Aggregators are a little different than groups. In a sense they’re like groups, just based on their own websites. An aggregator is a site that doesn’t publish content of its own; rather, it has a daily feed of posts from other sites, ranked generally by the traffic and sometimes likes the posts get.
Aggregators run a variety of different styles. Some of them are simply merit-based. Reddit actually falls into this category; each day the feeds change somewhat, and the best content floats to the top as determined by upvotes. Some of them have special sponsored slots, occupied by people who pay for the exposure regardless of the merits of their content.
There are some risks to using blog aggregators. For one thing, there are a million of them out there, and a lot of them aren’t very good. They’re flooded with spam, the top spots are always occupied by a few blogs that repeatedly pay to have their spam float on top, and they have little or no SEO value. Other aggregators end up sending you no traffic simply because they don’t really have readers, just people who visit to submit their own content. Still others require payment for even basic submission, and you’re almost always going to be paying more than the exposure is worth.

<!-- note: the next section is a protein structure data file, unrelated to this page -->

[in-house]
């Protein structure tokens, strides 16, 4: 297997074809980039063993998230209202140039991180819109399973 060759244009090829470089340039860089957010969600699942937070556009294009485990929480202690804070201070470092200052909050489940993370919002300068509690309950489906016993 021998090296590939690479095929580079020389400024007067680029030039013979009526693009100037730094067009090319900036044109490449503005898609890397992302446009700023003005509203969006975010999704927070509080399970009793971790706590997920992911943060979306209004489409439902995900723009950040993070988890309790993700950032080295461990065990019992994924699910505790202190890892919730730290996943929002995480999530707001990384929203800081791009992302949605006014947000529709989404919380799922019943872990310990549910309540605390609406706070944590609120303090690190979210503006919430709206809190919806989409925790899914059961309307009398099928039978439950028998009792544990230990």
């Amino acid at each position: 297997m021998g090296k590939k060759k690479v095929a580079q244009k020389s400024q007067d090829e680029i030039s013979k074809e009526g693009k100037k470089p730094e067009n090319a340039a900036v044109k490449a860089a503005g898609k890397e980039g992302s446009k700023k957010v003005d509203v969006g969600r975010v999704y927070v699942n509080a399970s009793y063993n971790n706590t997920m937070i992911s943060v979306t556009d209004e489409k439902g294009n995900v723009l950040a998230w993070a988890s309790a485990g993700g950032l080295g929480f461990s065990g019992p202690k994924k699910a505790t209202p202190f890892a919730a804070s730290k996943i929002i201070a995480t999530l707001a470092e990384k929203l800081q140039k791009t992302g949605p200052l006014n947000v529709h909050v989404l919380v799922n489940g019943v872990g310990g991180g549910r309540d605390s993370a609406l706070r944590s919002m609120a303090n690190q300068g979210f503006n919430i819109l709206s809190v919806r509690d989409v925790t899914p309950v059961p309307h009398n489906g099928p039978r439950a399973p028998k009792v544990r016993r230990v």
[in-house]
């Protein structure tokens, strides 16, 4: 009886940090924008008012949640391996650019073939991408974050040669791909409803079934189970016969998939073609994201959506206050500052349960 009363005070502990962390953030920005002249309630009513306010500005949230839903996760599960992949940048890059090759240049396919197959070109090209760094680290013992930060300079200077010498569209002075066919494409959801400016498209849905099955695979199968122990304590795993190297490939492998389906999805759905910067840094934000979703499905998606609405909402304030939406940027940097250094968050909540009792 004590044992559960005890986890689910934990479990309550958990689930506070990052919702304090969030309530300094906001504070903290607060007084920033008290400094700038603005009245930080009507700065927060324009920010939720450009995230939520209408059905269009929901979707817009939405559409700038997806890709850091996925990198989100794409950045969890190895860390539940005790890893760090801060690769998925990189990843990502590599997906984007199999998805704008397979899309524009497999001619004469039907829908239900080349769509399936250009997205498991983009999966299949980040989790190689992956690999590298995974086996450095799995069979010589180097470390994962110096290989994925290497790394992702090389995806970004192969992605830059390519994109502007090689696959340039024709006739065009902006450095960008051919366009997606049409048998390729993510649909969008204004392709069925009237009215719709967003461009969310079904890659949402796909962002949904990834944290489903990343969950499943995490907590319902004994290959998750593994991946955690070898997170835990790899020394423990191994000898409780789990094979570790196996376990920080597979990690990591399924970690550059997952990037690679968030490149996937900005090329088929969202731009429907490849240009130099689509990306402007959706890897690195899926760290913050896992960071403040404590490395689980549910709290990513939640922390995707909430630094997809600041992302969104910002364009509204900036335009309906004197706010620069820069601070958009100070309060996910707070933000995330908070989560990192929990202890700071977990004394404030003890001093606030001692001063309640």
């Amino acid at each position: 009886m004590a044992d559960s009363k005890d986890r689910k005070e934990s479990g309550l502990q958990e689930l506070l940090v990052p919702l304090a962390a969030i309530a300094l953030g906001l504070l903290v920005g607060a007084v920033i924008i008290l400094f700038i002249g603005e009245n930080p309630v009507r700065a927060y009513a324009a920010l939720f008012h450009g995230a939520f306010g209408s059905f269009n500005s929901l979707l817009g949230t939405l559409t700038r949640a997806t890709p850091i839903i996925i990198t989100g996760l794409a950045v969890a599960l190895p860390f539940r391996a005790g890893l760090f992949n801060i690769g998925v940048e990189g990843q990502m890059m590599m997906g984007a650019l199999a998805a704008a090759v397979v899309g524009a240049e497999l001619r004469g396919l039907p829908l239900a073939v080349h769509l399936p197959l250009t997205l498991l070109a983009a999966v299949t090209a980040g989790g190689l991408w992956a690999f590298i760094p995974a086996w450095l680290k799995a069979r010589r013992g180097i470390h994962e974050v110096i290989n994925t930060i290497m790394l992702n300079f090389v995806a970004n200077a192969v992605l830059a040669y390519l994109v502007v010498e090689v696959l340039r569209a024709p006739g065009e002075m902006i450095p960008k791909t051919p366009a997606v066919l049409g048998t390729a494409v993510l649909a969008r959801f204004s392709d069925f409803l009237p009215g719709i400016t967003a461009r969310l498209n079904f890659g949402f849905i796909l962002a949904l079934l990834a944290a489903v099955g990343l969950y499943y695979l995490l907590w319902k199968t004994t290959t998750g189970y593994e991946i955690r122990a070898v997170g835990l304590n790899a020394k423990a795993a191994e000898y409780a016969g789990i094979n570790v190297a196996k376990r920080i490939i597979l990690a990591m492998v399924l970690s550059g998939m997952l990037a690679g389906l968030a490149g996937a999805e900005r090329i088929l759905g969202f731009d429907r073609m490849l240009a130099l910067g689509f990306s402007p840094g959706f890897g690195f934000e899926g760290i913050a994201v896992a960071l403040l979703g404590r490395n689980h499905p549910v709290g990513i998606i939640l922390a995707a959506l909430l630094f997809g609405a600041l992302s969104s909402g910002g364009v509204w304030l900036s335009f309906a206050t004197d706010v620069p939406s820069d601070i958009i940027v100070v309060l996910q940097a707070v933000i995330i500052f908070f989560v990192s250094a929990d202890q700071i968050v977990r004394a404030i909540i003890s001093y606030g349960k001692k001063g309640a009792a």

The process for using blog aggregators is much the same as using groups, though.
Step 1: Find good aggregators. You’re looking for aggregators that are indexed in Google, that have a good reputation, and that cover your topic. Niche aggregators are generally better than broad all-industry aggregators because there’s less competition and more focus, so less spam. Even with aggregators that have a good reputation, you need to test and make sure they actually send you value. Here are some suggestions, but I recommend looking for aggregators in your niche as well.
Step 2: Submit your content to the aggregators. Many aggregators need nothing more than a link once you have registered, so this part is easy. Just follow their submission guidelines, if they have any. I might recommend studying the site for a few weeks to see what sort of content floats to the top, and producing content more likely to “go viral” on the aggregator. That’s up to you, though. Aggregators tend to have a low enough return on investment that it’s not really worth writing posts specifically for their generally small audiences.
Step 3: Monitor for what value they offer, weeding out bad aggregators. You’re going to have to be very discerning here, because aggregators generally don’t have too much traffic. As you might expect, a lot of the people visiting these sites are there to submit, not to browse. It’s the same problem with a lot of different traffic sharing programs. You should make sure to, again, submit URLs with UTM parameters that you can track specifically, so you know exactly how much traffic each aggregator is sending and how well you’re performing.